Term Paper: Japanese Live Longer Than Americans?

Pages: 10 (2734 words)  ·  Bibliography Sources: 1+  ·  Level: College Senior  ·  Topic: Black Studies - Historical Figures  ·  Buy This Paper

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[. . .] "It is a staggering fact," she writes, "that in the last decade, soda eclipsed coffee and tap water combined as the American beverage of choice." (Akst, 2003)

Though there is consumption of soda pop in many other cultures including Japan, the numbers in the United States are staggering. The simple removal of 50-60% of the consumable sugared, caffeinated and carbonated drinks in the United States would surely increase longevity.

The health problems which plague developed nations are much more prevalent, at younger ages within the United States than in Japan. "The major health problems in the developed countries now are the 'diseases of affluence'-diabetes, coronary artery diseases, and hypertension (Wilkinson, 1997)." (Keigher, 1999, p. 243) The rate of obesity in the United States is a significant outgrowth of the diets, which we consume, and some would say a symptom of the diseases which plague us.

Aggregate food consumption data provide little evidence that Americans moved toward a healthier diet during the 1990s despite implementation of the Nutrition Labeling and Education Act and public nutrition education efforts (Putnam and Allshouse 2001). That consumers did not meet year 2000 public nutrition objectives (Public Health Service 1991) despite improvements in information warrants a more thorough exploration of the reasons consumers consider and value nutrition. (Huston & Finke, 2003)

Despite nearly countless attempts, beginning as early as the turn of the 20th century, to create social and personal responsibility for health through diet and health education and information availability American's are still consuming far to much of all the wrong things. (Orser, 1994, p. 69) As a general rule the consumption of almost anything is acceptable as long as excess is avoided. This can be proven by the health and diseases statistics of one of the fastest growing sub-population in the United States, Asians, which are on the rise. (Keigher, 1999, p. 243)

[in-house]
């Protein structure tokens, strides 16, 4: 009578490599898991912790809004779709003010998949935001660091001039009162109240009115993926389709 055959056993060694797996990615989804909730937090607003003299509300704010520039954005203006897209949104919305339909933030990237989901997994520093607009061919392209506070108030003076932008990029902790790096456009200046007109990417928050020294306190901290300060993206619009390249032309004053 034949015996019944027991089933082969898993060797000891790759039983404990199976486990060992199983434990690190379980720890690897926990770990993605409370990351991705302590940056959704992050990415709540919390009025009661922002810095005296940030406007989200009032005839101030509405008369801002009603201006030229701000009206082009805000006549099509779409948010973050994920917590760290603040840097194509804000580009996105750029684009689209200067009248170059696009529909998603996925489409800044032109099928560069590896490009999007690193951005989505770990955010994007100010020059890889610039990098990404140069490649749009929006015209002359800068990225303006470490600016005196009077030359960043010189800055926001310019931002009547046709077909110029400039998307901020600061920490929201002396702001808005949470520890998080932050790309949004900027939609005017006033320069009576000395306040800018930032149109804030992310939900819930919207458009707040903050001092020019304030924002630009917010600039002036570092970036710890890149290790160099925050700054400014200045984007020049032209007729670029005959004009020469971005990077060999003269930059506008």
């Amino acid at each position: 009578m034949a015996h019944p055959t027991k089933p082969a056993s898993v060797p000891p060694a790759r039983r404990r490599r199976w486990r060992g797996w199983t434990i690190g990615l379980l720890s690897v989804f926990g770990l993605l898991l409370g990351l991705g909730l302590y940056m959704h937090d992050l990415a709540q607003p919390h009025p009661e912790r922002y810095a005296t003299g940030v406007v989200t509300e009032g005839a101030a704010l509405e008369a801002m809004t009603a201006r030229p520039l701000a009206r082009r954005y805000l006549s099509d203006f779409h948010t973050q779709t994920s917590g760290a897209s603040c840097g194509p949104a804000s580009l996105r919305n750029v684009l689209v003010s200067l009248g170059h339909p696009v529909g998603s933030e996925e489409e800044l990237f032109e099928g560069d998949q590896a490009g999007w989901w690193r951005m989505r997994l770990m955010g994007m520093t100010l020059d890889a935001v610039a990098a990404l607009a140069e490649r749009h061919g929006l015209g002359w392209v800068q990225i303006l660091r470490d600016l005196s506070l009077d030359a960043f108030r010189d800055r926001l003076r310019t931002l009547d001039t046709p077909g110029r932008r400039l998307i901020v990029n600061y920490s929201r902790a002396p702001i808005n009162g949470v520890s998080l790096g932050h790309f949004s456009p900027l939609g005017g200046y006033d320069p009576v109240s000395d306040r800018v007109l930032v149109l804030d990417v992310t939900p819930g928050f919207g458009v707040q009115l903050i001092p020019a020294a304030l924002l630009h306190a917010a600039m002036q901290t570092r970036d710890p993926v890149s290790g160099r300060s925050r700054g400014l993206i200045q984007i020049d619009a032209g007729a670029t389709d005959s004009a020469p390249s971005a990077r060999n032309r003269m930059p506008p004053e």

The urban nature of Japan and the speed at which she has developed, post WWII has always influenced the standard of social eating and fast food is a part of that and has ben for a long time, yet the recent global changes may negatively reflect the general health of the food which is consumed quickly in Japan.

Fast foods have a long history in Japan, and continue today with new and old forms, each having its own meaning and place in this fast-paced, hard-working society. The introduction of McDonald's, Kentucky Fried Chicken, and domestic restaurants like MOS Burger have clearly effected, and reflect, changes in the Japanese diet and eating behaviors (Watson 1997:6). (Traphagan & Brown, 2002)

Though there is significant reason to believe that the introduction of such things may be enough of a sideline that the overall health of the diet of the populous of Japan will continue to represent through higher longevity in Japan. (Traphagan & Brown, 2002) Longevity is such an important aspect of the culture of Japan that the leading research organization on longevity is located in Japan. (Ozawa, 1999, p. 9) Even the eating disorders associated with the disproportionate availability of unhealthy foods as it compares to the ideal body size has begun to plague the Japanese culture and obesity is on the rise. "The rate of obesity is currently lower for Japanese compared to Americans but is increasing among Japanese (Somucho, 1995)." (Mukai, Kambara & Sasaki, 1998, p. 751)

Globalism will likely cause countless challenges to cultures, as can be seen in many more examples than simply diet and health as it relates to longevity, yet it seems that this single issue should be much more closely detailed in the scientific body of nutrition research. This research must take place before globalization, of largely westernized ideals begins to more seriously alter the manner in which individuals all over the world eat and maintain their health. Within this body of research there should be a serious attempt at isolation of causation within diet differences between those who are living longer in each nation and comparisons should be extensive.